Heirs with special needs require special planning.
You are preparing your estate plan.
Your hope is that your estate will bless your heirs and their futures.
However, what if you have a loved one with special needs?
You should think twice before leaving an outright inheritance.
According to a recent Kiplinger article titled “How to Keep Your Estate Plan from Jeopardizing a Disabled Heir’s Benefits,” doing so can lead to significant problems for your loved one.
Individuals with cognitive or physical disabilities often qualify for public assistance or private benefits.
Such benefits can provide support for living expenses and other needs for your loved one.
Certain government benefits like Supplemental Security Income (SSI) are means-tested.
As a result, your family member would be disqualified if he or she directly received a sum in excess of the means-tested limits.
To qualify for the benefits again, your loved one would likely need to reapply for the funding after spending down the inherited assets.
Does this mean family members with special needs should be disinherited?
Not at all!
You have several options available to provide inheritances to loved ones with special needs.
What are these?
The first is to use a Special Needs Trust.
These are third party-trusts funded with your assets as the trust creator.
They can also be first-party trusts where the parent, grandparent, guardian, or court sets up the trust and funds it using the assets of the beneficiary.
With a first-party Special Needs Trust, the provider of state benefits must be reimbursed for the lifetime benefits paid to the beneficiary upon his or her death.
Any amount remaining after reimbursement may pass to other family members or other beneficiaries.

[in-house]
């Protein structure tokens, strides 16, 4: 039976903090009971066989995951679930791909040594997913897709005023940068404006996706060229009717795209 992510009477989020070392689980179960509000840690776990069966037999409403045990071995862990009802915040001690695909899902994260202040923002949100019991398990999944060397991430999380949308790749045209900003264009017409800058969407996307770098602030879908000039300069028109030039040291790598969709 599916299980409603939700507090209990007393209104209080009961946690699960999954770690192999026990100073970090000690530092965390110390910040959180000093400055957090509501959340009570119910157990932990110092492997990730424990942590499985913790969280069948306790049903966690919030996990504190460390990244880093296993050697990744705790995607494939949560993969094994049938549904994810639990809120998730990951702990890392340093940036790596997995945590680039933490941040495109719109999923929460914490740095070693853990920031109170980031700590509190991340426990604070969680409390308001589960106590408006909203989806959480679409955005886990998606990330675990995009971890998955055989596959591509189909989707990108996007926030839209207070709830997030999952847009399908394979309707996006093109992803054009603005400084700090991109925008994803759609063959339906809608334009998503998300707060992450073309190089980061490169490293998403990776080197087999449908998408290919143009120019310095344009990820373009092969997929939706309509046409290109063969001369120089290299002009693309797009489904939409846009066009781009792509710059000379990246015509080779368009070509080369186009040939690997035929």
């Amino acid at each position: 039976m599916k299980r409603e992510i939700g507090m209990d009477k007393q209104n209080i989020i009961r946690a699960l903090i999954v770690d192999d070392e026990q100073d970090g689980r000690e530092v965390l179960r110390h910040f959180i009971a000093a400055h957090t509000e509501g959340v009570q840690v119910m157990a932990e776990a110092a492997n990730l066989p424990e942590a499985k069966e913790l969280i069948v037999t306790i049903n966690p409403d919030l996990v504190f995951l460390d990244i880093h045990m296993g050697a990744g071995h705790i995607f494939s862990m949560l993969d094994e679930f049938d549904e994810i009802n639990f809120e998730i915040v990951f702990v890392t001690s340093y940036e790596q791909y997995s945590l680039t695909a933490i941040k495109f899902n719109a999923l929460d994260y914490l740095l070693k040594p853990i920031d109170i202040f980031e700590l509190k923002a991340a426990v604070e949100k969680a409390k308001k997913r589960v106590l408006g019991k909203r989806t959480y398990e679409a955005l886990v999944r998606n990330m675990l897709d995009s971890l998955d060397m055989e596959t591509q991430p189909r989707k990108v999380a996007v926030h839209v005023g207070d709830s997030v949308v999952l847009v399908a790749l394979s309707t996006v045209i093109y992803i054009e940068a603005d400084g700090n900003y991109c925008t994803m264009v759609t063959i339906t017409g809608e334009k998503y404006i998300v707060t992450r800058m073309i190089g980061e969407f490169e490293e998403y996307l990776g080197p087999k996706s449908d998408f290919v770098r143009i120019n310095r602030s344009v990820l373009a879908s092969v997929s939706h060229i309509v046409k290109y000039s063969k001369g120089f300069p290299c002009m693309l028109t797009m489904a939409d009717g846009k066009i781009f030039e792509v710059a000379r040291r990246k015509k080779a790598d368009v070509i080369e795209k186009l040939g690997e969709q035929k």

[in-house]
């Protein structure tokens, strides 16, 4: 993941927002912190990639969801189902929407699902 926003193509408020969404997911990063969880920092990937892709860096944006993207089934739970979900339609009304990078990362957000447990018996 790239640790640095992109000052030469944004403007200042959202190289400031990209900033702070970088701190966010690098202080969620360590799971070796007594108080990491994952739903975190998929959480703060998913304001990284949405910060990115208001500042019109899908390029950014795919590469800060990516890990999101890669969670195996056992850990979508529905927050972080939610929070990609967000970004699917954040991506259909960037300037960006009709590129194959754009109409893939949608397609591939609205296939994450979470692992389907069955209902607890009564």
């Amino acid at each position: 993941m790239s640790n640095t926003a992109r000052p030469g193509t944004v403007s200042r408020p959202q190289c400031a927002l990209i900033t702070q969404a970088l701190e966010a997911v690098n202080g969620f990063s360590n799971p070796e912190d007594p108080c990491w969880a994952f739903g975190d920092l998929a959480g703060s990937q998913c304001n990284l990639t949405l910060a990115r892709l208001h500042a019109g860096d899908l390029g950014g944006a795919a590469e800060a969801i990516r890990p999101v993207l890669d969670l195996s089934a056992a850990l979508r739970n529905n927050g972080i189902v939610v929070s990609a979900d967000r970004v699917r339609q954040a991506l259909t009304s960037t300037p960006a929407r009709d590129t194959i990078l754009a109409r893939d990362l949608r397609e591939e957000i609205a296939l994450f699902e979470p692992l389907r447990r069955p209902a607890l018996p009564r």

With a third-party Special Needs Trust, the funds “supplement” rather then replace the public benefits for those with disabilities.
Whatever remains in the third-party Special Needs Trust will pass to family members or other beneficiaries when the beneficiary with special needs dies.
The second tool available for estate planning is an ABLE account.
ABLE accounts are savings accounts and have similar tax advantages as 529 education savings accounts.
The money held in these accounts cannot exceed certain limits, but the funds are also not counted as available resources for means-tested benefits.
A third option for planning for heirs with disabilities is a pooled trust.
Unlike a Special Needs Trust, the trust is not solely for the benefit of the individual with special needs.
The pooled trust is overseen by a nonprofit organization and the funds are combined with a master trust for investing and managing.
Each beneficiary will then have a sub-account created.
The beneficiary with special needs will receive a proportionate share of earnings from the entire fund and distributions may be used for the authorized needs of the beneficiary.
If you have a loved one with special needs, you should work with an experienced estate planning attorney to create a plan to meet your goals without triggering problems for your loved one.
Reference: Kiplinger (Feb. 9, 2022) “How to Keep Your Estate Plan from Jeopardizing a Disabled Heir’s Benefits”